Dread At The Controls...
Damn. I'm sorry to say it, but the entire phenomenon of dubstep passed me by until about... ooh... November time. The first time I ever saw the word was on Pitchfork, whose the 'The Month In Dubstep' column I never read; I assumed it to be some bizarre mutation of dub and dancehall, genres I don't have much more than a surface knowledge of. I do know quite a lot about dub, being a fan of the heavier end of King Tubby's productions and On-U Sound; dancehall I had always been somewhat suspicious of (the sickening hits of Sean Paul were fresh in my mind). I then came into contact with it again through K-Punk's blog: his writings about Burial's first album intrigued me, even if the whole idea of hauntology still perplexes me. So I've come into the world of dubstep arse-first, buying an MP3 copy of the Burial album.
What disturbs me about dubstep is its freakishly alien nature to, yeah, a middle-class teenage white kid from the provinces. The introverted musical nature of dubstep is matched by a culture impenetrable to outsiders, steeped in a semi-history that matters seemingly far too much to the people involved, soundsystem jargon, and a danger that makes it more than forbidding to the inexperienced. Codified in the grooves of the records is a core alienation: the experience of black-white-whatever youth in the urban abyss, economically skewered and socially disenfranchised. The only culture they have to draw on is that of the black diaspora in Britain: dub, dancehall, hip-hop, British techno (descended from the electronic soul of Detroit Techno), roots, Jamaican DJ culture. But everything about it seems tainted and corrupted: on Burial's 'Spaceape', The Spaceape, using the toasting style and patois associated in the British mind with 'conscious' reggae (think Linton Kwesi Johnson), tells a tale of invading aliens insinuating themselves among us, slowly preying on desperation for companionship or drugs, spreading a virus through the population, they themselves being 'immune from dying'; where dub had a sense of warmth and space in its grooves, dubstep seems claustrophobic and cold. Its no coincidence that dubstep is emerging from the underground at a time when gang violence in South London has reached an odd peak (or at least a public one; undoubtedly huge amounts occurs that we never hear about), or that the breaks on Burial's 'Gutted' sound like Glocks being loaded; it's no surprise that a culture faced with such blank hopelessness should produce such dark art. Listening to the new Scott Walker album at the moment, I can't help but see some kinship: both seem like they disappear into their own sonic netherworlds; worlds of total sonic immersion where sound brings no comfort, only expression. Love is only felt as an abscence ('Wounded', 'U Hurt Me', the voices on 'Gutted', so distant and inarticulate); roots are non-existent ('Broken Home') and the cultural pool of British blackness cannot be experienced other than in the present, with the pieces disconnected from their context. That's why on the Burial album the sounds are so washed-out and distant, and why dubstep has been so susceptible to hauntological analysis: it's not exactly a diaspora culture, as such, but one based on being marooned from a past you never knew.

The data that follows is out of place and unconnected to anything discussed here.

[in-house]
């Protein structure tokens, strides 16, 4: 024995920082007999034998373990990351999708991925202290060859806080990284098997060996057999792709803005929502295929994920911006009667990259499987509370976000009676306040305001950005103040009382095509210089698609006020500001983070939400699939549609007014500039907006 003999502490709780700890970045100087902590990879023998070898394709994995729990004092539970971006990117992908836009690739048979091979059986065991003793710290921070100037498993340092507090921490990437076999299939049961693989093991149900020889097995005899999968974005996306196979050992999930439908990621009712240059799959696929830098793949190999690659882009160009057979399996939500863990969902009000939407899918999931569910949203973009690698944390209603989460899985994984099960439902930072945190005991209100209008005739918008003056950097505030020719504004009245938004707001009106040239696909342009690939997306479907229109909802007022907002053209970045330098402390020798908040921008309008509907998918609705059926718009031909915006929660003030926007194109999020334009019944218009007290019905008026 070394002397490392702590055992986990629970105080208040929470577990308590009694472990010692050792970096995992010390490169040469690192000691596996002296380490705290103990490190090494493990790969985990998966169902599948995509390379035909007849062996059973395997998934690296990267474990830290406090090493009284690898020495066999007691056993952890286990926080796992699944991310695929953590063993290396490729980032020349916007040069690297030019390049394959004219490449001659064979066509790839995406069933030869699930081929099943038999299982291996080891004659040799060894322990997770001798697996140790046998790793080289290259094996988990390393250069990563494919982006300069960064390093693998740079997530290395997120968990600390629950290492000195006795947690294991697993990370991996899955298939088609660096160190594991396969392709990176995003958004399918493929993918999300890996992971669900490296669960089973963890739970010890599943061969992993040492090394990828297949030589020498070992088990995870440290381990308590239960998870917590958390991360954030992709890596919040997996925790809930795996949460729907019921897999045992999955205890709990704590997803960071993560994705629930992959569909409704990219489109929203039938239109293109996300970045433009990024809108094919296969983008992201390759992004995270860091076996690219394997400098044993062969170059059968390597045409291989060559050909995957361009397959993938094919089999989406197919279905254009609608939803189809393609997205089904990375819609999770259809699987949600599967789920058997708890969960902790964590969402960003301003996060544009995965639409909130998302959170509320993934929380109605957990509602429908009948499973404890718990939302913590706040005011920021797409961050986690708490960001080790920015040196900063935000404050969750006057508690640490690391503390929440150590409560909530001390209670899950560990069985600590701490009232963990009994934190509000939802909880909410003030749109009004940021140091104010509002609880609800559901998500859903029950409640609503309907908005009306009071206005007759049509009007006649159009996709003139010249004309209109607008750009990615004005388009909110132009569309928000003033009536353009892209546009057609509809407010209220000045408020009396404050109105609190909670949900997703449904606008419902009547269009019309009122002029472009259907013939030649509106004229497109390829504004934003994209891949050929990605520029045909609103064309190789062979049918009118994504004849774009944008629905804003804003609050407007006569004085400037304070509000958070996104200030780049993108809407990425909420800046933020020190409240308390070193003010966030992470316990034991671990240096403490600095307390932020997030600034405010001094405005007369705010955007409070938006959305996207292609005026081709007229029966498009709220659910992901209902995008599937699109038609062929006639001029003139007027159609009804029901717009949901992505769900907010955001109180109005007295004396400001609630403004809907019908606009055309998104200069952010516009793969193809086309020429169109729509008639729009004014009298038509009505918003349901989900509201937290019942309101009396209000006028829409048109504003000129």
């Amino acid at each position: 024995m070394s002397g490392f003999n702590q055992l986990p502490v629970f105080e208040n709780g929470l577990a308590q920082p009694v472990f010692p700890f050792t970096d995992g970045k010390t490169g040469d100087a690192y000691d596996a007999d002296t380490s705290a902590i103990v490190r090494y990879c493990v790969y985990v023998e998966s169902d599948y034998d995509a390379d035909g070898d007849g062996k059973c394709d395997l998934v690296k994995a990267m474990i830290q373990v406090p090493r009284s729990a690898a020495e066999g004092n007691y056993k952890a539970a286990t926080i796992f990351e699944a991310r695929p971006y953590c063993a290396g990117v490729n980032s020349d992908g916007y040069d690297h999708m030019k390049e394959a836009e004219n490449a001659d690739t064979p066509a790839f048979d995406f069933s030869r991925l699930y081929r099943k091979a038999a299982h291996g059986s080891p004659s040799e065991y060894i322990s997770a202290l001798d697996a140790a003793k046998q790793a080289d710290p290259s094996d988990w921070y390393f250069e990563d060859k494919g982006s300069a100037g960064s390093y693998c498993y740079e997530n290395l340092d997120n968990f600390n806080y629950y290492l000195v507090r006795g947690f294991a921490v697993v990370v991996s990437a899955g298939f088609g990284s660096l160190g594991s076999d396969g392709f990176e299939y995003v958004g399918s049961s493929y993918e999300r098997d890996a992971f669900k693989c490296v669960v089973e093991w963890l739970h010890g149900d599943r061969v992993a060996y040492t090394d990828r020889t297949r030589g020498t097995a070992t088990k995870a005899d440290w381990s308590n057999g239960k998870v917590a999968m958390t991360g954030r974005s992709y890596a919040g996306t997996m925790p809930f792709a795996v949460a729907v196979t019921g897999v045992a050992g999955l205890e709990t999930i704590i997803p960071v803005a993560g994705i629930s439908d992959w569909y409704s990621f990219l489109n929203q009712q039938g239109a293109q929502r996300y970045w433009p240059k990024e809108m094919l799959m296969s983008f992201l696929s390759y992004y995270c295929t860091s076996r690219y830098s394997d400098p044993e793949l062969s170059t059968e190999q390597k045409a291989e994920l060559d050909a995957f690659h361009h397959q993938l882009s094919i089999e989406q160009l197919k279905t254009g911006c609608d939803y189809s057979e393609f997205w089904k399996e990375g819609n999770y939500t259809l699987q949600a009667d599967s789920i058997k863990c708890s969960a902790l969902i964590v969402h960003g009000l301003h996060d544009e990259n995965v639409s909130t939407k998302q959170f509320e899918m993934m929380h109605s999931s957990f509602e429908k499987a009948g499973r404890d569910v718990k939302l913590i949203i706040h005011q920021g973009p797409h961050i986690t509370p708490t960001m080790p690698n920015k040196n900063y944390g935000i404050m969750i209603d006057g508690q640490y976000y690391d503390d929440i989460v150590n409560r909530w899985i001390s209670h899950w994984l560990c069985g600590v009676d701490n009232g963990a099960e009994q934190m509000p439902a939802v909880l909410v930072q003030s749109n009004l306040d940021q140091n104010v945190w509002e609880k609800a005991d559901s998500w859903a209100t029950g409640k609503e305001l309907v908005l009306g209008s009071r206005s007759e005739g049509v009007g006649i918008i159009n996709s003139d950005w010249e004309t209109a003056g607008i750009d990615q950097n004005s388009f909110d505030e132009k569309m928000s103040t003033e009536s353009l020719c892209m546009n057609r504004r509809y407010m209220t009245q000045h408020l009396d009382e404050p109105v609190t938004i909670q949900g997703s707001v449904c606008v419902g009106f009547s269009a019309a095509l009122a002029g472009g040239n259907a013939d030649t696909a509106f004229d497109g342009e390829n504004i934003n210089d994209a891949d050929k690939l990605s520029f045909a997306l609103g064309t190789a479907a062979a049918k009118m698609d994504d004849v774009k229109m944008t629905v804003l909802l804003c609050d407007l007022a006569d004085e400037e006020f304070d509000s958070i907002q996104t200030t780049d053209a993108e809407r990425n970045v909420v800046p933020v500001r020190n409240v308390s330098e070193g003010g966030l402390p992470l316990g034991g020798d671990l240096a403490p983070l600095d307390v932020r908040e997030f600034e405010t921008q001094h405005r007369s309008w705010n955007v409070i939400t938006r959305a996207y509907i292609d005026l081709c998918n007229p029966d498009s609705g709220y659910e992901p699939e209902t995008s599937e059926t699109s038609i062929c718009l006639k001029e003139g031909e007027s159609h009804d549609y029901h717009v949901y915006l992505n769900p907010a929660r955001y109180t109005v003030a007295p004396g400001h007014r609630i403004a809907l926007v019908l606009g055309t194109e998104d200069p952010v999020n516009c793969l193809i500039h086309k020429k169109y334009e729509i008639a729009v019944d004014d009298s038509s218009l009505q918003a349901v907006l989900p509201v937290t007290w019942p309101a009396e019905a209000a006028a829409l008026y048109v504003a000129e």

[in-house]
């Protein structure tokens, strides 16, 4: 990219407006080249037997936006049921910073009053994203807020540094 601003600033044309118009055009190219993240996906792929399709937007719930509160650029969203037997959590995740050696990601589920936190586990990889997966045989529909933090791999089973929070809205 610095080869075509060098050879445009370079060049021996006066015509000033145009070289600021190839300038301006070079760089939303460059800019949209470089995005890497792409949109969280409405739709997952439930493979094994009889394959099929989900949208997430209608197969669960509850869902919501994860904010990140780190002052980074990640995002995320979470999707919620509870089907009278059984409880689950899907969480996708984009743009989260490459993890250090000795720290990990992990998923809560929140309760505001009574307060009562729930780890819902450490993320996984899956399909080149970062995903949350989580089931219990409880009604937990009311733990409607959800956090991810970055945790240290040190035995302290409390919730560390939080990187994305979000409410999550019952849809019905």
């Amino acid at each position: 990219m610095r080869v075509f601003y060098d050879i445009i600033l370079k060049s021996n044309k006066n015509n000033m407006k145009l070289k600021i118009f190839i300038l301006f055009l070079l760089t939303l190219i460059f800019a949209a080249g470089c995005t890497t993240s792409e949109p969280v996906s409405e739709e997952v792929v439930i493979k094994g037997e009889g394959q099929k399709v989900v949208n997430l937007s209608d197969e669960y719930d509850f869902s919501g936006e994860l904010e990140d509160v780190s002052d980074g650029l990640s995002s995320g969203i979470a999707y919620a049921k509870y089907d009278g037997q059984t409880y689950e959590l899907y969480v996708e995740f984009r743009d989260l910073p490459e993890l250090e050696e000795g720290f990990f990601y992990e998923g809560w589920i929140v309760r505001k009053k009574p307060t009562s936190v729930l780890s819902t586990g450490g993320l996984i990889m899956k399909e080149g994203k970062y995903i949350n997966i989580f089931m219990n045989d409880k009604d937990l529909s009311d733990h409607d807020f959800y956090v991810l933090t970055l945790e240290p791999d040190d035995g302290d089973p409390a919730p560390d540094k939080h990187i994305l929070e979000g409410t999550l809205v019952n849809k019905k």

But this is ignoring the main point of dubstep, the reason it's so exciting to people: its nature is relentlessly contemporary. It's difficult for me to understand, because I only know dubstep in the abstract, I can't feel the reality of dmz and FWD nights, of bass and sweat. But I know that the easy availability of recording and dubplate-etching technology has allowed a DIY revolution - every day new dubplates coming out, every week club nights playing dubstep, every month new venues opening, new albums being released. In dubstep, as with dancehall and dub, at the centre is the soundsystem and the club: it's a communal thing, centred around people having a good time; as Melissa Bradshaw said in Plan B issue 12, it's about "too much beer, or is that the bass causing this giddiness?... crowds bursting into skank; frightening sounds, uplifting sounds; dark jackets, black caps; things that make you say “dutty”; the “flashpoint of an exploding scene” (Mary Anne Hobbs); bumping into The Bug, again... the buzz of a massive and familiar drop; the uncanny rush of beauty in new tracks... having to move away from the right speaker at the last FWD because the big hoop vibrating in your right ear was threatening to saw through your earlobe and your eardrum was about to fucking explode... the expression on Frances’ face upon first hearing a few live dubstep tracks at the end of a set Mala played at Bash (Loefah and The Bug’s dancehall monthly at east London’s Plastic People); the first dmz you attended, still at 3rd Bass, being completely, utterly wowed by the bass, and some feeling of having been out of space; Matty bouncing up, grinning, to you to tell you she felt like her teeth were going to come out of her skull..."
Mmmm... I remember the last proper gig I went to, the band I had actually come to see, more-or-less a metal band: the club was tiny, and when they began working the bass, it was as if this huge curtain or shroud of noise had descended; you could feel the combination of bass and normal guitar vibrating your organs and skin. I suppose that's one of the things I've sought all along through music: total immersion in noise, to the point where you stop caring about things - I've often fantasised about the total dissolution of my body and identity, but this isn't that, it's the inverse: it's a real sensual feeling, the feeling of tingling nerve endings, the kind of thing that makes life worth living. In dubstep, out of darkness comes light, to use the old cliché.